Part 1 - Grand Canyon, sedimentary layers, unconformities.
Part 2 - Colorado Plateau, sedimentary layers, unconformities.
Part 3 - Georgia Piedmont, igneous geology, granite, xenoliths.
Part 4 - Georgia Piedmont, river gravels, topography changes.
Part 5 - Georgia Piedmont, alluvial fans, sediments.
Part 6 - Southeast New Mexico, oil wells, drill rigs.
Part 7 - Georgia Piedmont, diabase igneous dikes.
Part 8 - Diagnostic Mineral Characteristics - cleavage.
Part 9 - Georgia Piedmont, saprolite vs. fresh metamorphic & igneous rocks.
Part 10 - Georgia Piedmont, river gravels, topography changes.
Part 10B - Georgia Piedmont, river gravels, topography changes.

I plan for more. As the Georgia Piedmont is my "backyard", I will not ignore it, but I plan to present some other locales and concepts, too.

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What a Geologist Sees - Part 10B

More river gravels.

I used to think river gravels were boring stuff (as compared to collecting fossils or neat mineral specimens) until I learned more about old river terraces (floodplain remnants) and exposed gravels on hilltops and hillsides. In these settings, the gravels tell us about how much a long-existing river can migrate laterally over time.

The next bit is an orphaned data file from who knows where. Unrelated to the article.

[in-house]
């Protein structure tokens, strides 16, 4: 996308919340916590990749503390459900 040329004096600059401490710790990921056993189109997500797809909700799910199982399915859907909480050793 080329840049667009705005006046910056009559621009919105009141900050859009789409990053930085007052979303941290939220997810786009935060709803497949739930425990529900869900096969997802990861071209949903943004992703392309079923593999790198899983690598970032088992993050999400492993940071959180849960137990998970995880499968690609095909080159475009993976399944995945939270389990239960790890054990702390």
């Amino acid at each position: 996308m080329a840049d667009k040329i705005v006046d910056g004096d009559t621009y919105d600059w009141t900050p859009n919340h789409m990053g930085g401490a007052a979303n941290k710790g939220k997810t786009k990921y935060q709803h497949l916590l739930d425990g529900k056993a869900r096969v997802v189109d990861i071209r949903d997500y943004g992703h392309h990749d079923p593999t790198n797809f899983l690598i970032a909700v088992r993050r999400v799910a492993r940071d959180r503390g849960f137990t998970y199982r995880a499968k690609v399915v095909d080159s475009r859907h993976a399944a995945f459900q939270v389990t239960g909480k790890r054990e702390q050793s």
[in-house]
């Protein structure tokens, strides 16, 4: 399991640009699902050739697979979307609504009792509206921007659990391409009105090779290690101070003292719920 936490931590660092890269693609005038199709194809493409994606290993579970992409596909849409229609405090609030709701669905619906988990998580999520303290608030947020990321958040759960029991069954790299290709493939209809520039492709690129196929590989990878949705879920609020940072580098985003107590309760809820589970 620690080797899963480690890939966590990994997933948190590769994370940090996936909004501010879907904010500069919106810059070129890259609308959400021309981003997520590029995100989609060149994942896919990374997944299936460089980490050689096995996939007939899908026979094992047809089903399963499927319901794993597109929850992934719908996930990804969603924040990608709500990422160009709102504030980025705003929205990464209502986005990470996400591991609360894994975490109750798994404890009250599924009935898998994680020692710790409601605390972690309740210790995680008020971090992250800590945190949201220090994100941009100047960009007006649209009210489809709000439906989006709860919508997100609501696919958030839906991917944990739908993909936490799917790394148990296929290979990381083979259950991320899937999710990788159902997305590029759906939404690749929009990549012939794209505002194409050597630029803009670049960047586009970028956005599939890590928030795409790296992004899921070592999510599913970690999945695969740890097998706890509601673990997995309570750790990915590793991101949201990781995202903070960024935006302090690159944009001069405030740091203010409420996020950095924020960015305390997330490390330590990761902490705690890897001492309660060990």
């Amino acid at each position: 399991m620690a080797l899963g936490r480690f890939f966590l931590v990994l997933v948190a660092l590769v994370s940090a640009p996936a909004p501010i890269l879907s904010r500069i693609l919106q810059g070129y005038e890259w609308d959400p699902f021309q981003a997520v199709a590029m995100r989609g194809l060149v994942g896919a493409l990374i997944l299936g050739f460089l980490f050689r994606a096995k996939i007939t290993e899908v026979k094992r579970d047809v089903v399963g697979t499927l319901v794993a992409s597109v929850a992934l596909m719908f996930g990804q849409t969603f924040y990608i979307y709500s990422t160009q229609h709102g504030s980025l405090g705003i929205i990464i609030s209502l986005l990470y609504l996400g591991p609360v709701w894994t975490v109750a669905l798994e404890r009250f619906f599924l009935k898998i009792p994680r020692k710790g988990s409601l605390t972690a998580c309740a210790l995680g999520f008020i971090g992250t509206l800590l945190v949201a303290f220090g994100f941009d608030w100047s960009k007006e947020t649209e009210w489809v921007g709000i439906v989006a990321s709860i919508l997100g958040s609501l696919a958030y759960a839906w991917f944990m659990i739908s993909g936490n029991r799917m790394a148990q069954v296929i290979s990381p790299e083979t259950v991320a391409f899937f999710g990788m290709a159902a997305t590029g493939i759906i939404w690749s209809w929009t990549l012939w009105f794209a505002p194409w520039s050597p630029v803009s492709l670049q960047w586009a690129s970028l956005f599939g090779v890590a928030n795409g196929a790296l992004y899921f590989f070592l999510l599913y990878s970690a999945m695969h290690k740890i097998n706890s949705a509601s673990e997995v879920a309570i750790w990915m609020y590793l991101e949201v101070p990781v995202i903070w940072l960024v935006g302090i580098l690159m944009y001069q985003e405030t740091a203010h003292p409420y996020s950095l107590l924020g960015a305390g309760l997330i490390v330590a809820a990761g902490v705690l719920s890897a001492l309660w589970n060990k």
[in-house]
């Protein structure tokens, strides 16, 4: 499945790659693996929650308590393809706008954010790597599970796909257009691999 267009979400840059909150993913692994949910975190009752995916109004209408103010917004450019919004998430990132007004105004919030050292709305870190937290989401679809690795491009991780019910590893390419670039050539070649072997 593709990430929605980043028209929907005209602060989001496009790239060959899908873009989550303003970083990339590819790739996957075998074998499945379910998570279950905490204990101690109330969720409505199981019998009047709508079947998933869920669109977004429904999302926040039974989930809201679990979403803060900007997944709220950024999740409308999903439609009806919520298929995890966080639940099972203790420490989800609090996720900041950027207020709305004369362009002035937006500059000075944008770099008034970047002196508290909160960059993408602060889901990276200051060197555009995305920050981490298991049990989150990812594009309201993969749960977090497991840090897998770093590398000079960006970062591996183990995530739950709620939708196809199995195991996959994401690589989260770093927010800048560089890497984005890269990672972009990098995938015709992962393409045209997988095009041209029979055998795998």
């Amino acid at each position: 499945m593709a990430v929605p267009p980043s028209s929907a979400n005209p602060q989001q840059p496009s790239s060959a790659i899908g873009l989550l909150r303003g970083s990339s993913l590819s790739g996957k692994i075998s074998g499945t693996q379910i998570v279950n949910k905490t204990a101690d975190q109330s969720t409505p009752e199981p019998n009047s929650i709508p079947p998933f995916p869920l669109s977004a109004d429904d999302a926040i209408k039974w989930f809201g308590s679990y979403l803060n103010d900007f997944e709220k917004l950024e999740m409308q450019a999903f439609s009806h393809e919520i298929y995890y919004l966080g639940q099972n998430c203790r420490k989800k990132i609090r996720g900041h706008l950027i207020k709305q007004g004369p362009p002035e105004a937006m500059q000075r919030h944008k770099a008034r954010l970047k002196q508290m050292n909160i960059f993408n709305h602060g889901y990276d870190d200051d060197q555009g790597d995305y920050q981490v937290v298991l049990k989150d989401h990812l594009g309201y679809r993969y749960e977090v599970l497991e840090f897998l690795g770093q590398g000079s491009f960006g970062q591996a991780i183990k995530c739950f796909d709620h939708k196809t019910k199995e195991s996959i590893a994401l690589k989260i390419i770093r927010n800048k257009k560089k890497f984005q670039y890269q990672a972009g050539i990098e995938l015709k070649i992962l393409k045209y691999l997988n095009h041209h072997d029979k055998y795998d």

These gravels are on the opposite side of the peninsula from the old raceway grandstands. The peninsula lies within an incised meander of the Chattahoochee River and the old river channel cuts across the hill. Meanders are usually present in areas of low-gradient, usually on coastal plains, closer to the ocean. That it is an incised meander suggests that the meander system was locally established (as just described), then with a rapid drop in base-level, down-cutting preserved the meanders.